Prop 31 Wonks Do Not Want Suburban Tax Payers to Connect the Tax Revenue Sharing Dots

Russ Steele

We are about to be bamboozled again by another initiative and our local libs do not want any of us to pay attention.  How are we being bamboozled? Check out the summary statement on Prop 31.


  • Establishes two-year state budget cycle.
  • Prohibits Legislature from creating expenditures of more than $25 million unless offsetting revenues or spending cuts are identified.
  • Permits Governor to cut budget unilaterally during declared fiscal emergencies if Legislature fails to act.
  • Requires performance reviews of all state programs.
  • Requires performance goals in state and local budgets.
  • Requires publication of bills at least three days prior to legislative vote.
  • Allows local governments to alter how laws governing state-funded programs apply to them, unless
  • Legislature or state agency vetoes change within 60 days.

All warm and fuzzy good stuff which is about as far as most people will read.  But, here is the hook hidden in the LAO’s summary. Read it carefully and parse the words, as it glosses over the revenue sharing in Prop 31 

Summary of Legislative Analyst’s Estimate of Net State and Local Government Fiscal Impact:

  • Decreased state sales tax revenues of about $200 million annually, with a corresponding increase of funding to certain local governments.
  • Other, potentially more significant changes in state and local spending and revenues, the magnitude of which would depend on future decisions by public officials.

Read this again “increase of funding to certain local governments.” You might think that might mean our local government will be a funding increase.  No it means that the suburbs where all the tax payers live will now be forced to share taxes with the inner cities where there are now few taxpayers and multiple tax takers.  The tax revenue sharing is not discussed directly in the summary, but it is included in the Proposition.

Read this again, “potentially more significant changes in state and local spending and revenues, the magnitude of which would depend on future decisions by public officials.” What might those future decisions be?  How about some political earmarks and some crony payoffs. Tax revenue sharing breaks the connection between local governments and taxpayers. Tax sharing government organizations are not accountable to the taxpayers of jurisdiction with which they share taxes.

Again, the total purpose of Prop 31 is to take tax revenue from the suburban counties and share it with the urban counties. Counties where the rich and middle classes have left in search of clean safe shopping centers, good schools, and neighborhoods where it is safe to walk the streets at night. Now Prop 31 wonks want these suburbanites to pay for clean up of the urban rot they left behind through tax revenue sharing.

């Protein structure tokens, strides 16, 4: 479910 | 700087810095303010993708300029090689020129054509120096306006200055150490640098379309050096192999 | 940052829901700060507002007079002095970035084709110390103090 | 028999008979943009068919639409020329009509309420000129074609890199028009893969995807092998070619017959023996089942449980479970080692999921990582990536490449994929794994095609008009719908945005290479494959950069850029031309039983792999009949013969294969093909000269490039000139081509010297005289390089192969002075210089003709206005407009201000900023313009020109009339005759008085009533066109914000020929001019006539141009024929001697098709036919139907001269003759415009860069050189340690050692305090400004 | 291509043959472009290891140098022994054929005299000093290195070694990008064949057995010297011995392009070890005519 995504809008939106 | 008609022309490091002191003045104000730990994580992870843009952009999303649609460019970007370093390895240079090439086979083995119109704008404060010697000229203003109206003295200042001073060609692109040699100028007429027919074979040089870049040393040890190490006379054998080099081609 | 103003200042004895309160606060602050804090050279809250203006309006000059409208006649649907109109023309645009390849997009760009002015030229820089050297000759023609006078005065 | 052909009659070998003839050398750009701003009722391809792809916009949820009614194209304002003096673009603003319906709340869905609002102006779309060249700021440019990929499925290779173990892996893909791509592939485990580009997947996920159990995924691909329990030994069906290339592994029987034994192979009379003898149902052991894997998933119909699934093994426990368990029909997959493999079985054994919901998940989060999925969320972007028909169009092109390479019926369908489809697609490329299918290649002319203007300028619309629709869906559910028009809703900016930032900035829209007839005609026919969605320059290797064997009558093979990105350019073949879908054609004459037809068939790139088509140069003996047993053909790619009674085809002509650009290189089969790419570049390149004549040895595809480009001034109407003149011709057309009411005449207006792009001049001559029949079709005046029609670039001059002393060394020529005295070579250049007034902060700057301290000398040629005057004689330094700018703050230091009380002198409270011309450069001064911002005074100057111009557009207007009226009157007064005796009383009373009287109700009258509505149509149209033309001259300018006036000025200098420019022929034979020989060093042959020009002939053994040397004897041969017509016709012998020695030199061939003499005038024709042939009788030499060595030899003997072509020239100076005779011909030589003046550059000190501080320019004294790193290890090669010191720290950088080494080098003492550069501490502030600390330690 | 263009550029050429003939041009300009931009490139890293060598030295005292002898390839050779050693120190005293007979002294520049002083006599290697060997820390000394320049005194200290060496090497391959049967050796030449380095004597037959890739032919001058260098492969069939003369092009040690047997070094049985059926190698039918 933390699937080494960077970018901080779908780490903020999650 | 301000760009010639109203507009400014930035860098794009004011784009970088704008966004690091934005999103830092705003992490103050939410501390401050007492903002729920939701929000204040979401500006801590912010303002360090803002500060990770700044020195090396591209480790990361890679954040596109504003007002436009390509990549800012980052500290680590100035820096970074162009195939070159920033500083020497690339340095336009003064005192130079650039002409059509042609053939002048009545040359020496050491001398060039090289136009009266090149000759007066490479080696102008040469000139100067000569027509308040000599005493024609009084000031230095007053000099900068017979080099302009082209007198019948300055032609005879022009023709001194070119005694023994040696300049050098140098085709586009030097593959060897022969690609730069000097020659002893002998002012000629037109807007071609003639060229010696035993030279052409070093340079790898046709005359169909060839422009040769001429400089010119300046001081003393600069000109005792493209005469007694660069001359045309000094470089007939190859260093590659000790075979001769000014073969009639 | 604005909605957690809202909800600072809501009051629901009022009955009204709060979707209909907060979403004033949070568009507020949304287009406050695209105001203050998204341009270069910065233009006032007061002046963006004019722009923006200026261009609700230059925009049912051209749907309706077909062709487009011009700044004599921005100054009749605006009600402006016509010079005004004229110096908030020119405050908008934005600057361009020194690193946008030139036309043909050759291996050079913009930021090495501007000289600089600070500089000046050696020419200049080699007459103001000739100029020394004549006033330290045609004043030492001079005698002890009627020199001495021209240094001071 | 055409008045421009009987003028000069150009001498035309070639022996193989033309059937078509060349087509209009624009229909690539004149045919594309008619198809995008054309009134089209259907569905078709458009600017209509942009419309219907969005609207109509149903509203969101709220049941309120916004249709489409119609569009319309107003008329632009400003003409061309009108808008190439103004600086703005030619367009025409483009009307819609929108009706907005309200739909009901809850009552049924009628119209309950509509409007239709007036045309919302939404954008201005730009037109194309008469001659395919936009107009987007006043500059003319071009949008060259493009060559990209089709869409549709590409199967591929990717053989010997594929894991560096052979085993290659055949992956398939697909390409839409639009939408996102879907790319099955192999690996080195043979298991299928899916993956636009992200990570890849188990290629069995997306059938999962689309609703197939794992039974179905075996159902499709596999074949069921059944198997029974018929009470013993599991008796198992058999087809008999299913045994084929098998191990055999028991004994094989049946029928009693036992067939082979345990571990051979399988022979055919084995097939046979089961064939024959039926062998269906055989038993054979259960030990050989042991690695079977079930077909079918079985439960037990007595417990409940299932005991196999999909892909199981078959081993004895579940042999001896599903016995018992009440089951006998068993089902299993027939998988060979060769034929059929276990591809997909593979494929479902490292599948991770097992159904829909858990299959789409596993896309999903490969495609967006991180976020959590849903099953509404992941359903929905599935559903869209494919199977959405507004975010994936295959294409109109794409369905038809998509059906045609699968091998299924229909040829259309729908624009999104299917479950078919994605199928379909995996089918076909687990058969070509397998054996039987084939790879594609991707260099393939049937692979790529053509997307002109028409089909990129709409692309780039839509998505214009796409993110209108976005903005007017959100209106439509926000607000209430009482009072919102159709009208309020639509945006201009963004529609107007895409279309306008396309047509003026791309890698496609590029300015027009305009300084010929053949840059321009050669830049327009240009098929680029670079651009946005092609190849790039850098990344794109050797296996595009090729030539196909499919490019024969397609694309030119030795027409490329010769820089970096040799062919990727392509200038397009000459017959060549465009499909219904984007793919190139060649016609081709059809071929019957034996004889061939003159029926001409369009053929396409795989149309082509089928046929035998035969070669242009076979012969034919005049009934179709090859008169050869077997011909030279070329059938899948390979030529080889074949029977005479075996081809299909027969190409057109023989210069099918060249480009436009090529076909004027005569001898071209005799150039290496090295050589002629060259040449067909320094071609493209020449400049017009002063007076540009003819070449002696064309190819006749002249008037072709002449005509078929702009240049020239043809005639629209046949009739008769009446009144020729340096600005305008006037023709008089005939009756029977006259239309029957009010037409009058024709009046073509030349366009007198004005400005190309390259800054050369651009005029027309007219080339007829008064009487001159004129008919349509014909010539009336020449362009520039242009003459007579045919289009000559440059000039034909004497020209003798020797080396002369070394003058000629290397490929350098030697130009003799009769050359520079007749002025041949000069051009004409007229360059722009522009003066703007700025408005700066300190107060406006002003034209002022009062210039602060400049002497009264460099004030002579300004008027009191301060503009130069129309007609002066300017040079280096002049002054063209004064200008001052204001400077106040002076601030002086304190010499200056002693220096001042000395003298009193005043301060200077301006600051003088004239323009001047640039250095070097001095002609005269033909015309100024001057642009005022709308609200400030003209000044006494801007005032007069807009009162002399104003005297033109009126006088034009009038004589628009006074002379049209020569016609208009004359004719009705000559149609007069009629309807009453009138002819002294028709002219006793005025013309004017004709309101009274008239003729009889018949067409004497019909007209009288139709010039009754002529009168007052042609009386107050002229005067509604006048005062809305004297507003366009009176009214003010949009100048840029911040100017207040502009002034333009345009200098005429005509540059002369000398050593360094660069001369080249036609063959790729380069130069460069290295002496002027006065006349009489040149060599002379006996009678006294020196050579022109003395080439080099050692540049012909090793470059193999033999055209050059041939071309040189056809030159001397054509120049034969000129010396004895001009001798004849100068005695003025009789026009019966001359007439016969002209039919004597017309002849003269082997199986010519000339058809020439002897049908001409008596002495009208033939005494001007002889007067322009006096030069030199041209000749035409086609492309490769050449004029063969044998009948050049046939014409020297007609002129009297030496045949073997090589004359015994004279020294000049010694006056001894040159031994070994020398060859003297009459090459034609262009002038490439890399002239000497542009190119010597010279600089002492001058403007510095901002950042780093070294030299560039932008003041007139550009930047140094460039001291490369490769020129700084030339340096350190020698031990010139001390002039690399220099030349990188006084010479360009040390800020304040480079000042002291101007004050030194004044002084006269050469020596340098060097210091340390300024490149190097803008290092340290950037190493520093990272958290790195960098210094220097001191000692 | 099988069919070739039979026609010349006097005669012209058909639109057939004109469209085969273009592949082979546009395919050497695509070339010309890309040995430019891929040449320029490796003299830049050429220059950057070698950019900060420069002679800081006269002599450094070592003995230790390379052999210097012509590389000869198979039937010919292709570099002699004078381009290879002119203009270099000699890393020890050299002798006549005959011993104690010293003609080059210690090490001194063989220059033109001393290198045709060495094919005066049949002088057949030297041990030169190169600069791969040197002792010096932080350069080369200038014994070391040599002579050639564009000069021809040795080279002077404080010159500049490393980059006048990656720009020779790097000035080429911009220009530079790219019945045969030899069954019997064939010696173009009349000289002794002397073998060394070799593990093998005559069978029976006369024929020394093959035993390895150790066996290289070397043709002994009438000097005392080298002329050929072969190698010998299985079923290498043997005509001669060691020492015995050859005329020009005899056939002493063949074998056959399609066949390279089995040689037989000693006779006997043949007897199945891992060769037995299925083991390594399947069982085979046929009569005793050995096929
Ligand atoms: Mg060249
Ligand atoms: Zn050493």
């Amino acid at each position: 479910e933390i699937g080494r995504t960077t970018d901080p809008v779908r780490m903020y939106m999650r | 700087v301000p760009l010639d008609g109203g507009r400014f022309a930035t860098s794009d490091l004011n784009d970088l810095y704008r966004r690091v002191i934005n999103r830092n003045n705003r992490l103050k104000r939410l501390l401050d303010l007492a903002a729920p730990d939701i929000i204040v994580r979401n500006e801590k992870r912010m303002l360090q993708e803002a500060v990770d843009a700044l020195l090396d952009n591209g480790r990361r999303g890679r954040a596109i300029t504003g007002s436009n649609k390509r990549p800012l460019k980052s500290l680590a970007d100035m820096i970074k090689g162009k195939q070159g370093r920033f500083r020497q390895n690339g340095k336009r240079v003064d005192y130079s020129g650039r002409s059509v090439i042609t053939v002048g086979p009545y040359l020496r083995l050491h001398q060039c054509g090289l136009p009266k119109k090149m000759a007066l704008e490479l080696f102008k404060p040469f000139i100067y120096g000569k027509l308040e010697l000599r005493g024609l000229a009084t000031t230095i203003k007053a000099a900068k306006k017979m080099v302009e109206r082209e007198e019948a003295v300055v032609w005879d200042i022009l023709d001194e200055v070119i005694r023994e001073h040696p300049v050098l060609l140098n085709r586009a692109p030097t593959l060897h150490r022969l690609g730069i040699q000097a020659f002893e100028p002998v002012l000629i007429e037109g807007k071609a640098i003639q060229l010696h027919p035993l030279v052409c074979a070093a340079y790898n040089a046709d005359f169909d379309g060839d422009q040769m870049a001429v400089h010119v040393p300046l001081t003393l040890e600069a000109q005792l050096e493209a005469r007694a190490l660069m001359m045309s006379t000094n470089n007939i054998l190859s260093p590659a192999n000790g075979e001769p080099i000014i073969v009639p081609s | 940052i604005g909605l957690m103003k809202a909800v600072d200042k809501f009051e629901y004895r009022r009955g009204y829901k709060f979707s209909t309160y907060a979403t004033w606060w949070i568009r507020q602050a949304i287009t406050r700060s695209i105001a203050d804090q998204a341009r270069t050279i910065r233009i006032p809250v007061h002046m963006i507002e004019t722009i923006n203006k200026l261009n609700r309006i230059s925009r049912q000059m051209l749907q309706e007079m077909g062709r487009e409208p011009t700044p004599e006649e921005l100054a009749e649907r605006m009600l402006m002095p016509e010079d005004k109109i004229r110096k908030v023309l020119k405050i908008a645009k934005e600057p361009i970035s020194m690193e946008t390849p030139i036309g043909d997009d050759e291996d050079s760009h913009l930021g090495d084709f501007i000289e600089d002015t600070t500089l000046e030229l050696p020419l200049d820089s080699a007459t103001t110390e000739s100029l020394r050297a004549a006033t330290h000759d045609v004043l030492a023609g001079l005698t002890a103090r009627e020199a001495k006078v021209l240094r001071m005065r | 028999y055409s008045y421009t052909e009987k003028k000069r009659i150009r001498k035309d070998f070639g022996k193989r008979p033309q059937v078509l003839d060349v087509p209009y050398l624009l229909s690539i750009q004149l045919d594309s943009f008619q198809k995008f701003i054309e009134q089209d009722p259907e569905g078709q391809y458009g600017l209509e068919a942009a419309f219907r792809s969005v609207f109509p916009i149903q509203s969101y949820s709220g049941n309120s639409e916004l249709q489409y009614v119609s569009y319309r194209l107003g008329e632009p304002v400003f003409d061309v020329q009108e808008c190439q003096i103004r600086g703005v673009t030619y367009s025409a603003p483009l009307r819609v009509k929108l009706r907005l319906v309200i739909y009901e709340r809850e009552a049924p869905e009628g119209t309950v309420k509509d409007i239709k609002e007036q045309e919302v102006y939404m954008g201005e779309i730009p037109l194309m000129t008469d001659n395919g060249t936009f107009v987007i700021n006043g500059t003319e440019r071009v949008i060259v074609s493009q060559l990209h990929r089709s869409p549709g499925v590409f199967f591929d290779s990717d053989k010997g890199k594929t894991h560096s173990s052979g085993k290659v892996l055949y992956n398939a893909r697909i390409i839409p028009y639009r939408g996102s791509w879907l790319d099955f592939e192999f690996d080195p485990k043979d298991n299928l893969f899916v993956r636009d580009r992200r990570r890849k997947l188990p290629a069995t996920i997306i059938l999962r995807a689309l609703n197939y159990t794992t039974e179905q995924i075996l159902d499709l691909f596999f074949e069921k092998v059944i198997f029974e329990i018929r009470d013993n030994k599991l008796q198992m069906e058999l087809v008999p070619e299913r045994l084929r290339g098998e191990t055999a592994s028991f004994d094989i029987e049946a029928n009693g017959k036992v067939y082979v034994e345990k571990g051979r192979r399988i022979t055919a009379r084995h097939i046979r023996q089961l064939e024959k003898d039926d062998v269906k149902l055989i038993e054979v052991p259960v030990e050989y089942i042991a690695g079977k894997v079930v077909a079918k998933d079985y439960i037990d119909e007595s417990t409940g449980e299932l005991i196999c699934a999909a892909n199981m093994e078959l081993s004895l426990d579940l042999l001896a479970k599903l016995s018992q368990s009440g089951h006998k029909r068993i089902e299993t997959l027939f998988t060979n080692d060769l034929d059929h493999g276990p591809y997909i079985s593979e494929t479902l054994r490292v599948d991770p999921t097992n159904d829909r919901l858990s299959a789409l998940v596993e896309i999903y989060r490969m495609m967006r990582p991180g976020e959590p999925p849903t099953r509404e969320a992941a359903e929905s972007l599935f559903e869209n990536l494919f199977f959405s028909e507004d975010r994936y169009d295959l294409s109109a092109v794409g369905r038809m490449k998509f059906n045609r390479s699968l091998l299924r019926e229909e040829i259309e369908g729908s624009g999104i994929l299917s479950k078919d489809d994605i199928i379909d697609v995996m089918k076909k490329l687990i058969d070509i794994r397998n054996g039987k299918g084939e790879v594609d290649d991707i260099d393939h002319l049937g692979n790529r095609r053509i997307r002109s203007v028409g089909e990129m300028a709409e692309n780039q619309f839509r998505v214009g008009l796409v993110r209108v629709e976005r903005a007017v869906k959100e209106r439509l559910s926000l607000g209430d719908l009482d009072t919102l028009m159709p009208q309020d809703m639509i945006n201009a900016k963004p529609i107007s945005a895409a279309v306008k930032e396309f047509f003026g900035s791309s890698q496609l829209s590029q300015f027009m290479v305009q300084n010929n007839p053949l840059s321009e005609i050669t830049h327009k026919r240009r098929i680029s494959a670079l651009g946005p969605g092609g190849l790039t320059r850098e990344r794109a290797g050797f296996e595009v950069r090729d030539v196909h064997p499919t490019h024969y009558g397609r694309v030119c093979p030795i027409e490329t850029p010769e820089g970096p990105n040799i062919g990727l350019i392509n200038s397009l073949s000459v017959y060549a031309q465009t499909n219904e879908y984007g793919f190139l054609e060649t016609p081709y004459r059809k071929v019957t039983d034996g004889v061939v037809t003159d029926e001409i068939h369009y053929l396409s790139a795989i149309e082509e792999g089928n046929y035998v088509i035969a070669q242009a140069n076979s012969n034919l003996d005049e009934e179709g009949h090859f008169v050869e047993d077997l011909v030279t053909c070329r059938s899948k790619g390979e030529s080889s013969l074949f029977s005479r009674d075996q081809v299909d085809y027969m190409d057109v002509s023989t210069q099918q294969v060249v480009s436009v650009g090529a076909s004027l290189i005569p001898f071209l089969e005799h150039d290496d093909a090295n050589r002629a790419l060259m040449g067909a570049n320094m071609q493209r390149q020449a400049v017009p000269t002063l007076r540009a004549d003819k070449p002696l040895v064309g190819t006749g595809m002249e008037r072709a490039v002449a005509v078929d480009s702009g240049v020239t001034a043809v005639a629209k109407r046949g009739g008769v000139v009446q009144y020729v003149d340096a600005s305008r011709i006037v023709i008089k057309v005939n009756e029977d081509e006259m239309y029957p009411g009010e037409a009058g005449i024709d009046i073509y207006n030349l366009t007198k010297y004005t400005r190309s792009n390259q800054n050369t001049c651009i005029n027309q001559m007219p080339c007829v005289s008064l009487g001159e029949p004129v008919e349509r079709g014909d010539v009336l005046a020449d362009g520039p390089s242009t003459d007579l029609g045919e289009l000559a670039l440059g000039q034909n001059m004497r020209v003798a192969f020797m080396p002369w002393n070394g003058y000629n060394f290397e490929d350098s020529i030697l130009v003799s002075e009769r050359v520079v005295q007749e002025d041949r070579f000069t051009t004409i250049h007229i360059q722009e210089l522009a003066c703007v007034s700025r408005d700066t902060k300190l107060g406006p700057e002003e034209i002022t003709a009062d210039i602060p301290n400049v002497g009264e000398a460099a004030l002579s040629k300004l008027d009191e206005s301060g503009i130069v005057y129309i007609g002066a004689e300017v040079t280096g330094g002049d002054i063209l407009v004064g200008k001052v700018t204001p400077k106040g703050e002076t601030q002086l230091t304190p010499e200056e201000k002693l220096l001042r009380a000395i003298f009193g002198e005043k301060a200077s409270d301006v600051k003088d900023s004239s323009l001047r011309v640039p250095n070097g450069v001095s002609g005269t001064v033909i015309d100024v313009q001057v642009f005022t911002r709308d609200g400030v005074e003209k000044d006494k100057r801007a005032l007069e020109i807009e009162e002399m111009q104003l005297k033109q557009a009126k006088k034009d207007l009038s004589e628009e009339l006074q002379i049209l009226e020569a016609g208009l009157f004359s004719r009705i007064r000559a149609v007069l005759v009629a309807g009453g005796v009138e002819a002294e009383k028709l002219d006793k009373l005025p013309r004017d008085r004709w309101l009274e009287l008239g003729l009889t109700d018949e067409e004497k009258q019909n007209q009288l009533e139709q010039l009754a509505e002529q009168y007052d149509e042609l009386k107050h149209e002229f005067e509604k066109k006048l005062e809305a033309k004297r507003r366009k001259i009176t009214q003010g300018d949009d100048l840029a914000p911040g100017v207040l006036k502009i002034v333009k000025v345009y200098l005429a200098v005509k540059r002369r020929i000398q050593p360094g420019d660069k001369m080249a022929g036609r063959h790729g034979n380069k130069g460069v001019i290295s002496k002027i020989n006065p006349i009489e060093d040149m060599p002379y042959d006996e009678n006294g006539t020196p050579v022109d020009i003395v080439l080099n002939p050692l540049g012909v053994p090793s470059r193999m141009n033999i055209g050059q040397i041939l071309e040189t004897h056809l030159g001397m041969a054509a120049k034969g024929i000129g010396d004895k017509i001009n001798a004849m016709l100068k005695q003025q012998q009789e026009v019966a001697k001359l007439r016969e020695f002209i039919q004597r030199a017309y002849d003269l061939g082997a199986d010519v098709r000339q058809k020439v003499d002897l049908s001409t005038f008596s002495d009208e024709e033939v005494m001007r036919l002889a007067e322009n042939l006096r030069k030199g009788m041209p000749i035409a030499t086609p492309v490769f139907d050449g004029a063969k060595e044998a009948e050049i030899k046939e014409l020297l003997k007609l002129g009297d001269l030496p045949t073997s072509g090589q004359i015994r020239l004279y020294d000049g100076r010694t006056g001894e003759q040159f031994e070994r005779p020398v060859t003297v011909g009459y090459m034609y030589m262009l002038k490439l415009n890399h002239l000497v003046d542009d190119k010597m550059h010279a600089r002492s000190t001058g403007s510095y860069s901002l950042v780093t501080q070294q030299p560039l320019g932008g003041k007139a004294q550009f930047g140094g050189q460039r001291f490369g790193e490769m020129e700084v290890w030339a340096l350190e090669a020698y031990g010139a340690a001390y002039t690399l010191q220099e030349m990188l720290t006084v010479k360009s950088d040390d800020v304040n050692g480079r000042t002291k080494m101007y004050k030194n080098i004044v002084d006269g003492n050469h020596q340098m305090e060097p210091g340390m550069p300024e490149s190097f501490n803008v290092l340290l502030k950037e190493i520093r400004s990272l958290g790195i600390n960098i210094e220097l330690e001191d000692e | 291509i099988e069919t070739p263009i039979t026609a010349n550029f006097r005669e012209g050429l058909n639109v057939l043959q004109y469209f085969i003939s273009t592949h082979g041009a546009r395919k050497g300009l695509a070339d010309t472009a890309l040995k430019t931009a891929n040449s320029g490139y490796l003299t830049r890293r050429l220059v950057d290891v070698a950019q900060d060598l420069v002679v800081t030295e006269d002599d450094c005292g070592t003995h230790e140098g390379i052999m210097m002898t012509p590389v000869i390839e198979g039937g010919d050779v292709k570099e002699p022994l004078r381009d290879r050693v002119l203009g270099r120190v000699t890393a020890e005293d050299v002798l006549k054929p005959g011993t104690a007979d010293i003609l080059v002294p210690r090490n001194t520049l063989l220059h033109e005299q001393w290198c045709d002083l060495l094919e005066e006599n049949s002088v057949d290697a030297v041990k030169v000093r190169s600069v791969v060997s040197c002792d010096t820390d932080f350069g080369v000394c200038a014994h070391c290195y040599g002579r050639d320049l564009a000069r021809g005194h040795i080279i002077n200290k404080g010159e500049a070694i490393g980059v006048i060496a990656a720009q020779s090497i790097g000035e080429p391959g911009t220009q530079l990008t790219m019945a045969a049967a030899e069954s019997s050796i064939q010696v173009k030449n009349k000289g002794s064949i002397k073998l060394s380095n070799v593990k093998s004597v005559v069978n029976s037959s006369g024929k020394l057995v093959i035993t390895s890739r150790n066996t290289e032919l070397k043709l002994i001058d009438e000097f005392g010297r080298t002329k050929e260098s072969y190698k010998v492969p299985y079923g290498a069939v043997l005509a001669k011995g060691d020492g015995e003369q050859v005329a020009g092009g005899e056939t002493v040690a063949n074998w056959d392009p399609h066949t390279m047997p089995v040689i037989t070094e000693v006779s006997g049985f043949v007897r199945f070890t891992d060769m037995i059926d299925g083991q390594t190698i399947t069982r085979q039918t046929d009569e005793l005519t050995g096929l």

Where did all  these sharing ideas come from? Agenda 21. But, some of our local Supervisors think that any connection between Agenda 21 and Prop 31 is just some specious partisan theory  that can be ignored.  I will address that subject in my next post!

If you vote for Prop 31 you are voting to rob our Red county of tax revenue to be sent to some Blue County where it will be spent by some Democrat political hack who has demonstrated he or she is incapable of being fiscally responsible with any tax revenue, urban or suburban.

NO on Prop 31.


About Russ Steele
Freelance writer and climate change blogger. Russ spent twenty years in the Air Force as a navigator specializing in electronics warfare and digital systems. After his service he was employed for sixteen years as concept developer for TRW, an aerospace and automotive company, and then was CEO of a non-profit Internet provider for 18 months. Russ's articles have appeared in Comstock's Business, Capitol Journal, Trailer Life, Monitoring Times, and Idaho Magazine.

5 Responses to Prop 31 Wonks Do Not Want Suburban Tax Payers to Connect the Tax Revenue Sharing Dots

  1. stevefrisch says:

    You are so amazing clueless on this. The urban centers in California are huge net tax generators; the suburbs are much lessor tax generators; and rural regions get about one third more services than they pay taxes for.

  2. Dixon Cruickshank says:

    good call on this Russ, they tried to hide it very softtly so nobody will notice

  3. Todd Juvinall says:

    Prop 31 completes the takeover of local budgets in all aspects. Even Special Districts will be under the thumb of the legilature. The power of the money will be wielded not by locals but by a committee or sub-committee of the worst run legislature in the history of America. Tammany Hall in Sacramento.

  4. Arthur M. Day. says:

    We have to remember that individual rights and personal freedom and the right to choose and dismiss our public servants are anomalies.
    A self appointed and self anointed aristocracy lording it over powerless serfs has been the norm throughout history.
    Hunter gatherers all had about the same level of grave goods. Only with the coming of agriculture and villages do we find a few elaborate graves with rich grave goods among many graves with next to nothing.
    It is obnoxious but natural that insecure but powerful people wouild persist in trying to return to those cushy days of yesteryear.
    And also natural that the U.N. would be a main source of these efforts. You would expect that from an organization where a sizeable majority of the representatives are from Thugocratic, unfree countries.

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